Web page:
Hygrothermal performance of ventilated wooden cladding
K Nore, U Hundhausen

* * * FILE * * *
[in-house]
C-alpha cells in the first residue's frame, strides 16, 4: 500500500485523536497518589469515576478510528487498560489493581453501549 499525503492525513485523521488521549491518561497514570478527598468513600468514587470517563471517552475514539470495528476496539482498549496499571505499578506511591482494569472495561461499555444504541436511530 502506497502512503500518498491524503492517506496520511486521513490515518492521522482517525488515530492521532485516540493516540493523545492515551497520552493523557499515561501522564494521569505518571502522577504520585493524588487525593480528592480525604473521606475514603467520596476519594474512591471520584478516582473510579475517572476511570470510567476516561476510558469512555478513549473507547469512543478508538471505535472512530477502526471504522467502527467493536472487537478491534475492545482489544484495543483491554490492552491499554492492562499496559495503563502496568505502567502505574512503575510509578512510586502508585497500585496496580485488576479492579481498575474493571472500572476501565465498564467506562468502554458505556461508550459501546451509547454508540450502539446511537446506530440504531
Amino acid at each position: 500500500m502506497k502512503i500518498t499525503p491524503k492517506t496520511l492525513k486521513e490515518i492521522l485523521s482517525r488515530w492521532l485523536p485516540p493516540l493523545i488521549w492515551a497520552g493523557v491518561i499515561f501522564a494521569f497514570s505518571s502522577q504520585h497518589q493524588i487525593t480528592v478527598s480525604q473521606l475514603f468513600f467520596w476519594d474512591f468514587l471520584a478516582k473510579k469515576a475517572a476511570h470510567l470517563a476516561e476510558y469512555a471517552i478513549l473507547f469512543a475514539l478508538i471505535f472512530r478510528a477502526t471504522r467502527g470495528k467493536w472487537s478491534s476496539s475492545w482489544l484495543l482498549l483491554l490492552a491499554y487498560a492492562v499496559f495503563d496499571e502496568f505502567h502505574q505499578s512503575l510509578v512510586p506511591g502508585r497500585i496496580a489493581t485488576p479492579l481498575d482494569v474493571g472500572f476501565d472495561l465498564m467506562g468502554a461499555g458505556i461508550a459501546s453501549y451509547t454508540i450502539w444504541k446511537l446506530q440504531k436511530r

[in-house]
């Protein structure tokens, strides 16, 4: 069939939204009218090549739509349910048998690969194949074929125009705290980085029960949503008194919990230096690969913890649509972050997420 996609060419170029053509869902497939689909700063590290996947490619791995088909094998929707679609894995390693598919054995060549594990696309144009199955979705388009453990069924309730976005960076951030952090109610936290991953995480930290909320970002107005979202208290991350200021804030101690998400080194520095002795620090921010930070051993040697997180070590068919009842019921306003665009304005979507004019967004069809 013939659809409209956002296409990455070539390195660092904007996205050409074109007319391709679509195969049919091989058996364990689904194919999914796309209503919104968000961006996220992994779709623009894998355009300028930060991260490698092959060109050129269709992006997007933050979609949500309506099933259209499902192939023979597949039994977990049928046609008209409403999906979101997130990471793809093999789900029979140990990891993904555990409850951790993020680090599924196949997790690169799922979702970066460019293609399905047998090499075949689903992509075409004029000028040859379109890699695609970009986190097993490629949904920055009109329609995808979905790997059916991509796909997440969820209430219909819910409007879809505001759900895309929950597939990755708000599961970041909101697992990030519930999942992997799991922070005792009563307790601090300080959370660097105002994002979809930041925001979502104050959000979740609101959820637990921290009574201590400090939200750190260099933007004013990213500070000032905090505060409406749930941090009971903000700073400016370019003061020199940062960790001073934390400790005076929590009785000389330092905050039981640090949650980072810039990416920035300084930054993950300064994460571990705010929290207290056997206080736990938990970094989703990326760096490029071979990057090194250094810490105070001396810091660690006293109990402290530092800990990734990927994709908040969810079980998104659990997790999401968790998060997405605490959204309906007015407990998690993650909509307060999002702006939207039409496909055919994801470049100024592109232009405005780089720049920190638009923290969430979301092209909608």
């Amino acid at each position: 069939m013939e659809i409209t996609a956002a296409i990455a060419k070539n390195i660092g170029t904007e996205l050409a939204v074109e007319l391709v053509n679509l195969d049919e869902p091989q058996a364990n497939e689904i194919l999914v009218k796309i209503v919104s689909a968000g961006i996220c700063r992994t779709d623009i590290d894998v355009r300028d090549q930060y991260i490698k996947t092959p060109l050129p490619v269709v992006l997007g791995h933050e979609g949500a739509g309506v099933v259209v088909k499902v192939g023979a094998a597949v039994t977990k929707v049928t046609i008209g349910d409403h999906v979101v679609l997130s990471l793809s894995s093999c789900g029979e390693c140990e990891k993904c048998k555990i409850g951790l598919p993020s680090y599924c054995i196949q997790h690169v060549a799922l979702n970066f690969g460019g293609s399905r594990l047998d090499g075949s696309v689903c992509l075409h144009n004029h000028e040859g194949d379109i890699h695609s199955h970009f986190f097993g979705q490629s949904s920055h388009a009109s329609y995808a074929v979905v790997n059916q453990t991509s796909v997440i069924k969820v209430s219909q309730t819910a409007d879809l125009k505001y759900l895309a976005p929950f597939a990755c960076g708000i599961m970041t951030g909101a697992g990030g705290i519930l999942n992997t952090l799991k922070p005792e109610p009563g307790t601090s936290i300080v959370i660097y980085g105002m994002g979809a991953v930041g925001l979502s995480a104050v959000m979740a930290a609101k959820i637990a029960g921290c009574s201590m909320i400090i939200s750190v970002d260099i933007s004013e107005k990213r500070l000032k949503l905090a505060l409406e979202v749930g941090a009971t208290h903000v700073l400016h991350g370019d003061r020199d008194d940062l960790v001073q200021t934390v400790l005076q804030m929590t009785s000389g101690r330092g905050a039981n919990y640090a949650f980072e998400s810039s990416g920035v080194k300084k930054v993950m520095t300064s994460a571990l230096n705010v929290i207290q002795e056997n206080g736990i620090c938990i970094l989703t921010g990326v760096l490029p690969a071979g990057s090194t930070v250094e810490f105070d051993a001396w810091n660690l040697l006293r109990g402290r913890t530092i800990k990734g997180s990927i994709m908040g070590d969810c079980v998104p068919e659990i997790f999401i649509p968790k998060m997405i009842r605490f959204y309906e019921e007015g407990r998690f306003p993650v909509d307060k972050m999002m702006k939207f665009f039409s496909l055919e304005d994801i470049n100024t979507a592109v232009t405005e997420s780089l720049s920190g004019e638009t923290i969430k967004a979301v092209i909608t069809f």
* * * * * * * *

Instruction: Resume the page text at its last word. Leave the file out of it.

The risk for an attack of wooden claddings by decay and discolouring fungi strongly depends on the moisture and temperature conditions in the building envelope. The design of the cladding has a major influence on its hygrothermal performance. In the present study, different wooden ventilated cladding designs were investigated at a test house in Mid-Norway for four years. The objective was to increase the understanding of the relation between microclimatic conditions and the responding hygrothermal performance of the wooden claddings concerning their cardinal directions, the design of ventilation gap at the bottom and top of the cladding, the wood material quality, and the surface treatment. A statistical analysis revealed that air temperature, global radiation, and wind velocity were the three main factors that influenced wood moisture content (MC). Wind driven rain (WDR) was only the fourth most important factor. WDR only defines moistening and not drying, which might explain that WDR did not rank higher as explaining factor for MC. The importance of the wind velocity led to a separate computational fluid dynamics study (CFD) of the airflow in the cavities of the ventilated cladding. The study resulted in a function describing the airflow change rate of the ventilated cavities dependent on the wind velocity, wind direction, and cavity opening. The test house study shows that only 4 mm opening at the bottom and top of the ventilated cavity significantly reduces the risk of moisture problems in the wall assembly. Further opening to 23 mm did not give further improvement in a moist climate. In a dry climate, a design with closed ends of the cavity results in lowest MC. No significant conclusion can be drawn regarding the surface treatment (acryl vs. alkyd) and material quality (fast-grown spruce vs. slow-grown spruce). The test house measurements were used for validation in Heat, Air and Moisture (HAM) simulations of wooden claddings. The model showed good correlation to measurements and enables simulations to find the best-suited cladding design for different climates.